How small? Remember that stat about crypto wallets? Now consider that, as popular as they are in the public discourse, the most successful NFT project on the market, BAYC, only has 10,000 bored apes in existence. But don’t start there. Consider the total number of market-makers, and maybe you’re looking at a market consisting of 15000 people worldwide?  For perspective, Apple sold 84 million iPhones in Q4 of 2021, so they sold the same number of iPhones as Bored Apes in about 13 minutes, which in fact, is the whole point of a niche brand. They can be exceptionally lucrative, as BAYC has proven. But niche brands aren’t about scale. They are about exclusivity and status powered by scarcity.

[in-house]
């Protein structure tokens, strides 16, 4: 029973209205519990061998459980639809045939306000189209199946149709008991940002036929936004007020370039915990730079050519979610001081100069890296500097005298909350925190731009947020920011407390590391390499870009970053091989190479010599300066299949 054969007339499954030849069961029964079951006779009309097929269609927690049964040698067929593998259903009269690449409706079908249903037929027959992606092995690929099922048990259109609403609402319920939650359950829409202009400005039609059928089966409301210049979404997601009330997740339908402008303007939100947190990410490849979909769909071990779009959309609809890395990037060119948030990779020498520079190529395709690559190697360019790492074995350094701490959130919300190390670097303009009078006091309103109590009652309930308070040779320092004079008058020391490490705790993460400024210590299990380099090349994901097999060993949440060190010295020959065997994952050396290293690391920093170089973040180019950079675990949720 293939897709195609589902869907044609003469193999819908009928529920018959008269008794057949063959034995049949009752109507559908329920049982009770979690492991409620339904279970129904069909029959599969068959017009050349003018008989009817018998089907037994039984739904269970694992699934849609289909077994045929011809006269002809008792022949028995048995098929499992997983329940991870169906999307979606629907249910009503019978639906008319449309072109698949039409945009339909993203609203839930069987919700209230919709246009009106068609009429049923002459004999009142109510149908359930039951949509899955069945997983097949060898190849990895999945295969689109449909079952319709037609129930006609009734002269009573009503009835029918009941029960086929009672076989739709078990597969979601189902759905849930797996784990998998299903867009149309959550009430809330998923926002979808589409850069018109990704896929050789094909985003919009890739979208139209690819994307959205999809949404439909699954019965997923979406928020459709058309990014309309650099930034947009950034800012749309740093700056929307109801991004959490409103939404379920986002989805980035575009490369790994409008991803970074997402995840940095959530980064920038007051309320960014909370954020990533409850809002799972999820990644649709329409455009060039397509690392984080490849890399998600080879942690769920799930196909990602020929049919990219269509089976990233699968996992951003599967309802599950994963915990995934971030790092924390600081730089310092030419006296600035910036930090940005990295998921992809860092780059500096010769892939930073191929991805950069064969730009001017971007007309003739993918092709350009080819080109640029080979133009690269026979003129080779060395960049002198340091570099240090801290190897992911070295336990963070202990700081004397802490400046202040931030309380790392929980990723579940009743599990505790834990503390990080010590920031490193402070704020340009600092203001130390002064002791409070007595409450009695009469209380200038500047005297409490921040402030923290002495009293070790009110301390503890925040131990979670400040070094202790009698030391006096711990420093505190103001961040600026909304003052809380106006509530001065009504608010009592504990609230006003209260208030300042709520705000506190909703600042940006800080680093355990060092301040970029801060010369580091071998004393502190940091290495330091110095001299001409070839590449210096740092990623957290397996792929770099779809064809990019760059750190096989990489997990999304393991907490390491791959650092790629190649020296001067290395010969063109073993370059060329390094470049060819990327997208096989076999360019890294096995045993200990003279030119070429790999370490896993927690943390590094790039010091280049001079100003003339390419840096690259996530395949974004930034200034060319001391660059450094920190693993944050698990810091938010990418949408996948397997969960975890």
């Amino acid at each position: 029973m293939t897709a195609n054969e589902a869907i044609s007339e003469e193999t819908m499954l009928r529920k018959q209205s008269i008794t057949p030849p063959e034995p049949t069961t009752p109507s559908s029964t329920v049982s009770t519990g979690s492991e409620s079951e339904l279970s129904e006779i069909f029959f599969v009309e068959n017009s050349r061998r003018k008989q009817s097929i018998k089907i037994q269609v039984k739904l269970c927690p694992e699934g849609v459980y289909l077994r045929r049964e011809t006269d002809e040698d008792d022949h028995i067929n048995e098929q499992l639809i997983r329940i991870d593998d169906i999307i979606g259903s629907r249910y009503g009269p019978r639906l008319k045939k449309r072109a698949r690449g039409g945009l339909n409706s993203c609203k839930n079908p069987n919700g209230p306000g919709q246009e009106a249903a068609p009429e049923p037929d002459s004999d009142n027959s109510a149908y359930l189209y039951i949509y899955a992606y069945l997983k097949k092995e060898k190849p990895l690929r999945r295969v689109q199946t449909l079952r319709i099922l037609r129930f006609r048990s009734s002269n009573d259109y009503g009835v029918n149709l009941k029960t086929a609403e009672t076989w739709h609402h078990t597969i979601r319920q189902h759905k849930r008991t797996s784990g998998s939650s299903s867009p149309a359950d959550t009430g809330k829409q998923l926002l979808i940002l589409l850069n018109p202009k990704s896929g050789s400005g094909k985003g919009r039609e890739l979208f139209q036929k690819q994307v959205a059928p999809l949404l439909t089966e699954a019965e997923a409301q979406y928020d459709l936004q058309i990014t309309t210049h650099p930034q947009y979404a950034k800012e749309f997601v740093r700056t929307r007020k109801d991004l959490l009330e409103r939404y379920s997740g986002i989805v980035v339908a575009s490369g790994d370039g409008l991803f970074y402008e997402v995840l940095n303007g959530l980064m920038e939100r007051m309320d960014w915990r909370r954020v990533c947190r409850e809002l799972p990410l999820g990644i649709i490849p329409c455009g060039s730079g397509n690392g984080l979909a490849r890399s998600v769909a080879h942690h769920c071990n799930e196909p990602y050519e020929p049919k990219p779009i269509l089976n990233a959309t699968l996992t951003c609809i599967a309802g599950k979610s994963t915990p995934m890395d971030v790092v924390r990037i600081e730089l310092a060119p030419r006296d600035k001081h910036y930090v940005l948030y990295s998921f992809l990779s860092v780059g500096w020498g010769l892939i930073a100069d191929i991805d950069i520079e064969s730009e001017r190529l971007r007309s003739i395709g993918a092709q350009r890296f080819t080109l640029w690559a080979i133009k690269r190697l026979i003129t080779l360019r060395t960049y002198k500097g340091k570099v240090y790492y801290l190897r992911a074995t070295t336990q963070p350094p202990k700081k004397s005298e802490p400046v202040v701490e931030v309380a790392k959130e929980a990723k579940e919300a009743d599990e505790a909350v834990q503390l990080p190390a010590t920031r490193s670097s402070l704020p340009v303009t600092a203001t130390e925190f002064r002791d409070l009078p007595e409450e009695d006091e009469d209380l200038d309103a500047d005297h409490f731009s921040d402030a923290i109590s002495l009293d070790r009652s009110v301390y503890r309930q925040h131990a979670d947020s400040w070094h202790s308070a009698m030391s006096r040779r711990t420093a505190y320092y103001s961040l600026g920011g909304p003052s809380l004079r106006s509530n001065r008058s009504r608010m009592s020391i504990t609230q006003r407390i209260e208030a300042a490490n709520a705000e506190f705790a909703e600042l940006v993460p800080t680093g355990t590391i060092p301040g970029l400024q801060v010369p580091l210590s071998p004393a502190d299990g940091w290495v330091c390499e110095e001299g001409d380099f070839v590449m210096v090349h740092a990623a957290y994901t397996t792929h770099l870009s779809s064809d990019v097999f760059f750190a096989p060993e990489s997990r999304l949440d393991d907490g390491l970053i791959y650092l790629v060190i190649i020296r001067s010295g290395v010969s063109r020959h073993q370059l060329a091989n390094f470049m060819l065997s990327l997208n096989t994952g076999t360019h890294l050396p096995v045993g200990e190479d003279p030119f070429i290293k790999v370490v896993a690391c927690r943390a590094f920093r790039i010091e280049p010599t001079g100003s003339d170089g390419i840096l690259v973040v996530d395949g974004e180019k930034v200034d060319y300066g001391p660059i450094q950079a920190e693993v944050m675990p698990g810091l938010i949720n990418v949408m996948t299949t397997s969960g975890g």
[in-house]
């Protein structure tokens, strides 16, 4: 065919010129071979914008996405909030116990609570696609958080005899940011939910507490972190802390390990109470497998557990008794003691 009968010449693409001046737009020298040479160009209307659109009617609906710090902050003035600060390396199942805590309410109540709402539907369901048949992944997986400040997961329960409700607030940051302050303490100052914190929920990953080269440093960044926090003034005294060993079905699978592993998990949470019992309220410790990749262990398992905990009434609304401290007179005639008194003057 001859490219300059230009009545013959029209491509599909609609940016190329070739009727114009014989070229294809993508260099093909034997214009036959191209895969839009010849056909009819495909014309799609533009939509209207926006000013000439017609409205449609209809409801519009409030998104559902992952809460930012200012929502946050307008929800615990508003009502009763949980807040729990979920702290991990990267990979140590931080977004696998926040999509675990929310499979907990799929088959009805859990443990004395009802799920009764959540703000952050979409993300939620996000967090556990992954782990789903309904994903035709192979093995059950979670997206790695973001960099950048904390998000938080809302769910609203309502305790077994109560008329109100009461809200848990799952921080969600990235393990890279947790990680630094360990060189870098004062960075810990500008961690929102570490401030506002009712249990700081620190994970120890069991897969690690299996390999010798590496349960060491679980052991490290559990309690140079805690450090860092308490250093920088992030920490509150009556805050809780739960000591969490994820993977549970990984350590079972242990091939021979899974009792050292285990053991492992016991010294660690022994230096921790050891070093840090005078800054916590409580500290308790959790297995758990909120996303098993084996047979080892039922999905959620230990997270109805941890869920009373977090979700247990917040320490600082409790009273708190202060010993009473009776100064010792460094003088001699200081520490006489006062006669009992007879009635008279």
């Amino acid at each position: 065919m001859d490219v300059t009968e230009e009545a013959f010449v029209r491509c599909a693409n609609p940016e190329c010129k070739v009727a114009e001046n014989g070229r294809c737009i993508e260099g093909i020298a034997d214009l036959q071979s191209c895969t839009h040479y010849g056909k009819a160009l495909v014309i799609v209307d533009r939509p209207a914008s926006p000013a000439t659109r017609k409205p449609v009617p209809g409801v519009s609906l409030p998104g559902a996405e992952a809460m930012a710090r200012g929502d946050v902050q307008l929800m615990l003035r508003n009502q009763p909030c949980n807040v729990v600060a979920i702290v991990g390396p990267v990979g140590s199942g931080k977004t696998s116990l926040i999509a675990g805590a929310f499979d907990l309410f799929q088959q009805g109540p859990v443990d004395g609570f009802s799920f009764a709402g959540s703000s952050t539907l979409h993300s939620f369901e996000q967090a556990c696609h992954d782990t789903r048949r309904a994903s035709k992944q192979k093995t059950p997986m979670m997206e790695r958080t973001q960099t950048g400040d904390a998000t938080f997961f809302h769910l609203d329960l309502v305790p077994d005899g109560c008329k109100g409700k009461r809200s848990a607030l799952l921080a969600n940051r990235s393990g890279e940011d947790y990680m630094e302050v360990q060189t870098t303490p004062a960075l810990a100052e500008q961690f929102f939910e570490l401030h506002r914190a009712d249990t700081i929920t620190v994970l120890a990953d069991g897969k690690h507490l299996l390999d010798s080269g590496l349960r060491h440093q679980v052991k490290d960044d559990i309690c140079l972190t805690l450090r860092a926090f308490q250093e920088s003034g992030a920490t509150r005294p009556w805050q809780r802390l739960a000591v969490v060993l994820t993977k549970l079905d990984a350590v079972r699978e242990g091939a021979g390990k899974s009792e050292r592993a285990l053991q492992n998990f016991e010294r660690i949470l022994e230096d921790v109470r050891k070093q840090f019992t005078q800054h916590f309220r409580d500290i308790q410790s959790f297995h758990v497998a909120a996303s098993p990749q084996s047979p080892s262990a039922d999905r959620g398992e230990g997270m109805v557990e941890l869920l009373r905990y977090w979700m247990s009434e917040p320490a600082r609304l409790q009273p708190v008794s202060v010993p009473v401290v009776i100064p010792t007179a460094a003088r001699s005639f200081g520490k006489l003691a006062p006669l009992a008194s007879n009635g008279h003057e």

Monetizing scarcity is not a sure thing. The market is full of stories of businesses that tried and failed to leverage scarcity to deliver big returns. But those who do succeed in riding hype to success instantly find themselves faced with a different problem on how to extend that success. While most businesses want to substantially grow their customer base to a global scale, precisely why NRR is so important for investors, scarcity businesses are the opposite. Across every collectible brand, their value is built entirely on maintaining an imbalance between supply and demand – a scarcity that powers the perception of exclusivity. Exclusivity then becomes the currency of value, and the more exclusive, the greater the FOMO. The greater the FOMO, the more valuable the product becomes. In plain English, because it’s super-rare, someone will pay you more tomorrow than you paid for it today. However, for the business monetizing the FOMO, this creates an almost inescapable trap. To increase enterprise value, they need to expand their addressable market. But to maintain asset value, their expansion is limited because they need to maintain scarcity.